This would have been done by limiting the current power of the Green Mountain Care Board to regulate the rates that physicians can charge. Some doctors wish to practice independently, and their patients pay the fees and deal with any private insurance re-imbursement themselves. These physicians can reduce administrative burdens and spend more time with patients. They often set fees on a sliding scale, and may also provide free care, so they can serve all kinds of Vermonters. We should be able to choose to see such providers.
These practices are an important component of our health care capacity.
The problem is that the GMC Board has the power to set the rates even of doctors who are not participating in public programs. They could set the rates too low, and undermine the viability of these businesses, especially for specialists. The rates of re-imbursement Medicaid and Medicare are set so low that the cost is shifted onto private insurance, and many doctors are reluctant to take more public patients. Therefore this is potentially a real problem.
So I was just trying to ensure that doctors in private practice outside of public insurance could care for their patients without interference. The House Health Care Committee opposed this amendment on the grounds that it threatened the process of health reform. I had not previously understood that the GMC Board does not merely want to control doctors and patients within public systems, they want to be able to control all Vermont health care. This five person appointed board cannot know enough to regulate the entire industry effectively. And Vermonters like to have choice and independence.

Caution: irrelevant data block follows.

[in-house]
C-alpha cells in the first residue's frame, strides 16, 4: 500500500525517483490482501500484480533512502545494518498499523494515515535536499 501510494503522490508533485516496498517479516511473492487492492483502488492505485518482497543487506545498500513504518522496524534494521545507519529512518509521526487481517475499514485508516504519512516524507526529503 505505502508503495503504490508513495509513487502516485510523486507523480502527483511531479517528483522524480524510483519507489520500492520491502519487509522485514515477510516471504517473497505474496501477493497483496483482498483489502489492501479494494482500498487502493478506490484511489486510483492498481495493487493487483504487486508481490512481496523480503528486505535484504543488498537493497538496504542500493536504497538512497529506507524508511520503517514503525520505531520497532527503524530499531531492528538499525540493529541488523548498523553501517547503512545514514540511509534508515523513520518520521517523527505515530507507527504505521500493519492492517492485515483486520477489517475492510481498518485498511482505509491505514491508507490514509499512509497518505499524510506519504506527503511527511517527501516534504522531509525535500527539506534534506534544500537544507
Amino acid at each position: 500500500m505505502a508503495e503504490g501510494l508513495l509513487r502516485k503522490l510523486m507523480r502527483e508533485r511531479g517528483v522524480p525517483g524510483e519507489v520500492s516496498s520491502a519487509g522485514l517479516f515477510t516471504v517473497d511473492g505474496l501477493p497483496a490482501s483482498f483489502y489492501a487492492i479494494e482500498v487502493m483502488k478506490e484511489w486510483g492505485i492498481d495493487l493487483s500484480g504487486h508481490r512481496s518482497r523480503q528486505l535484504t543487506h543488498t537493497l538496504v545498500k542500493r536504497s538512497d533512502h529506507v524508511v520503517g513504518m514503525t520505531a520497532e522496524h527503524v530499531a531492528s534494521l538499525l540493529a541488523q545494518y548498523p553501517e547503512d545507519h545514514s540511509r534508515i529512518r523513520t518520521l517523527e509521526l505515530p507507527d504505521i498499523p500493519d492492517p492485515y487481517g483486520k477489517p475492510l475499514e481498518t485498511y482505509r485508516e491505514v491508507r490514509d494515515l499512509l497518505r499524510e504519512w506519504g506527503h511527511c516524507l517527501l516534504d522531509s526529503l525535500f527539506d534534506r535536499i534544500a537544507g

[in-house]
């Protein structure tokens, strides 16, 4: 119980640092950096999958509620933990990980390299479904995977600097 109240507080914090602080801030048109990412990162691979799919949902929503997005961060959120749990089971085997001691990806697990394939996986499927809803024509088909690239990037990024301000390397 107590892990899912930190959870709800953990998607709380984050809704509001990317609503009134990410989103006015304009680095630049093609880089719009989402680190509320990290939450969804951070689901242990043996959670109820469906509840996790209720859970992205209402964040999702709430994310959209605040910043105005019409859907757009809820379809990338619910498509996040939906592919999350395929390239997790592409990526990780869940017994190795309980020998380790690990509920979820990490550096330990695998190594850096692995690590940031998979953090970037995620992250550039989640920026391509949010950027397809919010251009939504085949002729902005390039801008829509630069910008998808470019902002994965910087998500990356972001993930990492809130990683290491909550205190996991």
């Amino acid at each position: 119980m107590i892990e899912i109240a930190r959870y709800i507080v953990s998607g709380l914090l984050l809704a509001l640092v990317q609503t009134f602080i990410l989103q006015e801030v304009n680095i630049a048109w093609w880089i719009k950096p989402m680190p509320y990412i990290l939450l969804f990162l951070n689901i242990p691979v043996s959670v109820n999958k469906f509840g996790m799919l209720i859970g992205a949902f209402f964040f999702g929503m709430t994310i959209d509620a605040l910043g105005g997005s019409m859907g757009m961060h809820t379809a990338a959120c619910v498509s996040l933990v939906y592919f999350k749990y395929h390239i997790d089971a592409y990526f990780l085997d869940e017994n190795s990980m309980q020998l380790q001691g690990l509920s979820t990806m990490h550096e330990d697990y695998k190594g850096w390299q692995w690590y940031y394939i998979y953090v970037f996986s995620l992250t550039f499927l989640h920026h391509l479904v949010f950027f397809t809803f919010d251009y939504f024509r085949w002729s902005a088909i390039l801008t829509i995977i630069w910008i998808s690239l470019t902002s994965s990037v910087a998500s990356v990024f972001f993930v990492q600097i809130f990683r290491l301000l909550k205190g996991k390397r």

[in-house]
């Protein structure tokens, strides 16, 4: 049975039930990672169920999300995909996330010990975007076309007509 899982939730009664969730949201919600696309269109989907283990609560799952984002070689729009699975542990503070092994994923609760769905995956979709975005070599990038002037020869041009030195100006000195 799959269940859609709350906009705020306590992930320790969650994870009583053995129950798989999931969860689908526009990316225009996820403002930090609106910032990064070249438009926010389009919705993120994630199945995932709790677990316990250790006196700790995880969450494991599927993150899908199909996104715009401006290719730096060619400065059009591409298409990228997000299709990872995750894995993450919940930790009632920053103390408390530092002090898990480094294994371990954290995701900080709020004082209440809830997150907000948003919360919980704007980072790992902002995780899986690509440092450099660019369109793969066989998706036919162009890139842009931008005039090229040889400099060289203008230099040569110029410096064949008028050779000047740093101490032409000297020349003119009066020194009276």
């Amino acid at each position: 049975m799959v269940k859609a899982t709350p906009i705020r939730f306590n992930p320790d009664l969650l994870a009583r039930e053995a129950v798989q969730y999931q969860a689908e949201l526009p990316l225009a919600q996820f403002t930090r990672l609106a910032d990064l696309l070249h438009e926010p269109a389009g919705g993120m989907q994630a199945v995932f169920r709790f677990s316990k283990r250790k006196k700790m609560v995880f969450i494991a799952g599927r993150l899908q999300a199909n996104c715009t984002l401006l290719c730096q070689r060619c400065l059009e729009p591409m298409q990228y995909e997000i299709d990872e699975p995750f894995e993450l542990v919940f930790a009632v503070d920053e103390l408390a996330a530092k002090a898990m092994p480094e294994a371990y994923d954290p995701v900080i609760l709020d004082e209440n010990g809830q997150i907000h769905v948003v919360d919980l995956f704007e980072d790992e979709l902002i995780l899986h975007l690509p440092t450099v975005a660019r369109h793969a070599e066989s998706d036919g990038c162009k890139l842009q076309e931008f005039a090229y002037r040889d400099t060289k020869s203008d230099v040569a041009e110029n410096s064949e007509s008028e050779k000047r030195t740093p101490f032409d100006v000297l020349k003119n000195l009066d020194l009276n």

My amendment failed.
H.510 is the Transportation Bill that allocates funding to different programs. This year there is also a complex increase in the gas tax. This year more money is needed to match Federal Transportation Funds. In the long run more revenue is needed to fund transportation because the current gasoline tax is applied as cents per gallon, so revenue does not go up when the price of gas goes up. Since prices have been higher, people drive less and buy more fuel efficient cars, and the cents per gallon tax brings in less. However, these justifications for the tax increase are undermined by the fact that revenue has been systematically diverted from the Transportation Fund for other state uses for years. No wonder there is a shortfall now. The net effect of all the changes will be a new sales tax of 4 percent of the price per gallon and the cents per gallon tax will be reduced to 13 cents from 19 cents but indexed to inflation.
So right when gas prices rise, putting pressure on working Vermonters' budgets, the gas tax will rise. Using a gas price of $4 per gallon, we would go from a current tax of 19 cents per gallon to 29 cents per gallon. (Four percent of $4 is 16 cents plus 13 cents.) If you buy 20 gallons of gas a week, that would be $104 in increased taxes a year. When inflation increases, putting on additional financial pressure, the cents per gallon tax would then increase as well.
I worked with other Legislators to amend this bill: 1) to make the tax increase temporary just to meet the Federal match, 2) to eliminate the inflation adjustment, 3) to require restoration of diverted funding streams quickly, and 4) to require a study of restoring the diverted funds to Transportation in the future. All amendments failed. I voted against the bill.
Cynthia Browning represents Arlington, Manchester, Sandgate, and Sunderland.
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